Your doctor will ask about your symptoms and past health. Your doctor may search for physical causes of depression. These findings will be used to make the diagnosis. There is no single test to do this.
You will have a:
- Physical exam—Certain medicines and health conditions can cause the same symptoms. Your doctor can rule these out. The most common ways are with a physical exam, questionnaires, and lab tests. This may involve tests to see if you have problems with your speech, thought patterns, or memory.
- Psychological exam—A mental health expert can give you this exam. You may take a special screening test. These tests don’t provide all the answers. They must also consider your situation and how these problems are affecting you.
- You may also be tested for other mental health problems. These can happen in people that have depression. These may be alcohol use disorder, substance use disorder, or problems with anxiety or mania.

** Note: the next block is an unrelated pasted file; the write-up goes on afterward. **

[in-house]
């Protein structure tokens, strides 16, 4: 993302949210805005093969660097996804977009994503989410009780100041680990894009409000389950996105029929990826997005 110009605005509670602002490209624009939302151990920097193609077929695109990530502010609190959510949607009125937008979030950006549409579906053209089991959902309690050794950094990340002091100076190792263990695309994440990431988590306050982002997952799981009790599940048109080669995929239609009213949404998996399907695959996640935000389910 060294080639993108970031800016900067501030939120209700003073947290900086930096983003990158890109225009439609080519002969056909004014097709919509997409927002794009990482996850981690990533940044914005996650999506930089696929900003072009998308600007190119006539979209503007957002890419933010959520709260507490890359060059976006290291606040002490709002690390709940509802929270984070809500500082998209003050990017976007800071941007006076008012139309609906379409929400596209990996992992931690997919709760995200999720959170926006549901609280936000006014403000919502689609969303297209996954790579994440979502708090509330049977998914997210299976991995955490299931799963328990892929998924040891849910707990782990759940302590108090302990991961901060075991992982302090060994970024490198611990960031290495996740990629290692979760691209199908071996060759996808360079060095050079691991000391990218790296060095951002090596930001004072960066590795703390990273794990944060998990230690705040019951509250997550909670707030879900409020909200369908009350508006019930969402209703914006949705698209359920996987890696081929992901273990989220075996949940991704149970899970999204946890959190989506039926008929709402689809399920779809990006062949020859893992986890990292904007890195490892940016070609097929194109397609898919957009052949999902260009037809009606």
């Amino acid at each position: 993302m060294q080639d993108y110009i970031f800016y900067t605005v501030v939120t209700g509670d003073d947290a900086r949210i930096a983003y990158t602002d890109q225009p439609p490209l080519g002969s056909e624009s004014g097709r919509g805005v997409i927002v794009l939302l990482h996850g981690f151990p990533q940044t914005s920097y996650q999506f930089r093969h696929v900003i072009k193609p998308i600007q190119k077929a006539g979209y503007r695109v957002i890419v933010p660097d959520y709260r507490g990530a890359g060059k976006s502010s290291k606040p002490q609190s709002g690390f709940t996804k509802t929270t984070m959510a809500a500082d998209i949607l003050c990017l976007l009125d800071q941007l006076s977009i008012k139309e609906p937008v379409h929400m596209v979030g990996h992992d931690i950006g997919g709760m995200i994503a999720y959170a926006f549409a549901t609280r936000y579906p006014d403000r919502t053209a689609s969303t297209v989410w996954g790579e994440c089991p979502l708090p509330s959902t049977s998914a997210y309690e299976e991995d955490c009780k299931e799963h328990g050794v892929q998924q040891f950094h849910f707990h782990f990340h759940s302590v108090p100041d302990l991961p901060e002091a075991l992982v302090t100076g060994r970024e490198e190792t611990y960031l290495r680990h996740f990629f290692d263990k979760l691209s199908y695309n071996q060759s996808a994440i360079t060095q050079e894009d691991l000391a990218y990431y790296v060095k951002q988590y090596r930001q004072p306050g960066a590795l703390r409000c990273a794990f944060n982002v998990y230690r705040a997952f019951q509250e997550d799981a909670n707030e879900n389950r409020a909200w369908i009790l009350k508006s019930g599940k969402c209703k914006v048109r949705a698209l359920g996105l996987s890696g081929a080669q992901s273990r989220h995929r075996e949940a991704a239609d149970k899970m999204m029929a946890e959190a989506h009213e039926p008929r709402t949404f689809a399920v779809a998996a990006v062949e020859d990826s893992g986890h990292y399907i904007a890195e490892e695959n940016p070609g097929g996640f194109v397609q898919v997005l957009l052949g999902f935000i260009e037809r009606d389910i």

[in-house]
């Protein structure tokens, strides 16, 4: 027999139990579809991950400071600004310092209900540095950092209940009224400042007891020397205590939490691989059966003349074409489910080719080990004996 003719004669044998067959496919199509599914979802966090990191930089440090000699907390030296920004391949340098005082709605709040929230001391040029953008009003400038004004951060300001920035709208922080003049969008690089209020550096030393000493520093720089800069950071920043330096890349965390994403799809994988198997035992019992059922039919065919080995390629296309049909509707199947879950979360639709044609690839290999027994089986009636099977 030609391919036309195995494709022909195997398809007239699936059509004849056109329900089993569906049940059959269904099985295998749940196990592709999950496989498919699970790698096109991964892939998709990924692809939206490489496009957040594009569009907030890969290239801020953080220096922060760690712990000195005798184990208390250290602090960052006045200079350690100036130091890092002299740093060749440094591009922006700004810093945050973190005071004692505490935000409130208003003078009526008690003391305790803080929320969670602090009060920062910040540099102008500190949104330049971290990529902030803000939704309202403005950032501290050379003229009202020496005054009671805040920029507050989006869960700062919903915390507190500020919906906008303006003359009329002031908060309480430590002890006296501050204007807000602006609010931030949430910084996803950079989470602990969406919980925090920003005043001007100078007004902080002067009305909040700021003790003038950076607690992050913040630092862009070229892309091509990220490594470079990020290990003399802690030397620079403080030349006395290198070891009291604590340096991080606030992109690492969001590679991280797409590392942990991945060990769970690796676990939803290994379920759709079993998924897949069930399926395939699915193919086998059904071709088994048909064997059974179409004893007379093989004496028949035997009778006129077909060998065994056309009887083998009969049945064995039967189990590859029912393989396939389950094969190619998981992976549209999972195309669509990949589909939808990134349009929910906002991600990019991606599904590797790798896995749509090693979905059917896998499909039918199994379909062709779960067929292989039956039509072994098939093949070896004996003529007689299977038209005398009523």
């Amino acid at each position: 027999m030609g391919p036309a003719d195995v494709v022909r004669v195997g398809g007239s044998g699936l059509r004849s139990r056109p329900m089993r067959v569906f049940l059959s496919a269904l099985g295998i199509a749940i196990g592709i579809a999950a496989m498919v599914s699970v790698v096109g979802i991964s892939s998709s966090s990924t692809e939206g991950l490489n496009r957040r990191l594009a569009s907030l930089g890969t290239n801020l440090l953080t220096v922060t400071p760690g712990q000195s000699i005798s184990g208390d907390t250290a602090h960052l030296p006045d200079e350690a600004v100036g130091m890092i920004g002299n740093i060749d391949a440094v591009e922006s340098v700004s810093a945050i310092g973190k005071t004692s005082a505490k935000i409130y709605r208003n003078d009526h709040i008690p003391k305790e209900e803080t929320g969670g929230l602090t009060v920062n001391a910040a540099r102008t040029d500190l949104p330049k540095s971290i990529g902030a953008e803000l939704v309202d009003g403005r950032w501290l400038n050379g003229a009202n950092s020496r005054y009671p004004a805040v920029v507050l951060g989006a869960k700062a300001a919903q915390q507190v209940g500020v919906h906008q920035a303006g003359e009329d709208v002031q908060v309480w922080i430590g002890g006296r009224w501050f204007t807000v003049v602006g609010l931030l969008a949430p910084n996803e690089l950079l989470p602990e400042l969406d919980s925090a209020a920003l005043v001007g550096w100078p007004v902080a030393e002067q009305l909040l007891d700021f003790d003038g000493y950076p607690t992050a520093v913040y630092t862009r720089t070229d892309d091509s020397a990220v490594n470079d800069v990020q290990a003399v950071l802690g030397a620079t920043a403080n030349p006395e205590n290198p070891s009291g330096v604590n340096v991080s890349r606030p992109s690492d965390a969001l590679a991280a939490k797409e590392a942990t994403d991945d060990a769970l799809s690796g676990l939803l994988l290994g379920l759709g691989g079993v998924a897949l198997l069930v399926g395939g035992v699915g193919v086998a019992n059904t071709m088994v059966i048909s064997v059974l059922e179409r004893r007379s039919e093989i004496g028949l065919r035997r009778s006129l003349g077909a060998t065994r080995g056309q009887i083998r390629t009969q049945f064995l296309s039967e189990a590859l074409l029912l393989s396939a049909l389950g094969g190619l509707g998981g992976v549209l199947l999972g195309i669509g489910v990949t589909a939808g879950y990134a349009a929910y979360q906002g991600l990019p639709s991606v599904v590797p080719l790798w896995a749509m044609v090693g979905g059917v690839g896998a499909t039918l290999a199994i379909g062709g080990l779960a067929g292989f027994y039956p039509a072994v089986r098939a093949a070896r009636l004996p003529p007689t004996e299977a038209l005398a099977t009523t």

A diagnosis is based on:
- Having symptoms for 2 weeks or more
- How many days a week you feel them—almost daily
- How many symptoms you have—5 or more
- What symptoms you have
You will be asked about your symptoms:
- When they started
- What brings them on
- How severe they are
- How much they keep you from going to work or school
- If they come with pain
- If you've had them before, if they were treated and if so, how
- If you have thoughts of self-harm or suicide
- Other people in your family with the same problems
- If they bother your sleep patterns
Depression. National Institute of Mental Health website. Available at: https://www.nimh.nih.gov/health/topics/depression/index.shtml. Updated February 2018. Accessed October 5, 2018.
Depressive disorders. Merck Manual Professional Version website. Available at: https://www.merckmanuals.com/professional/psychiatric-disorders/mood-disorders/depressive-disorders. Updated May 2018. Accessed October 5, 2018.
Major depressive disorder (MDD). EBSCO DynaMed Plus website. Available at:http://www.dynamed.com/topics/dmp~AN~T116638/Major-depressive-disorder-MDD. Updated August 23, 2018. Accessed October 5, 2018.
Last reviewed September 2018 by EBSCO Medical Review Board Adrian Preda, MD Last Updated: 10/5/2018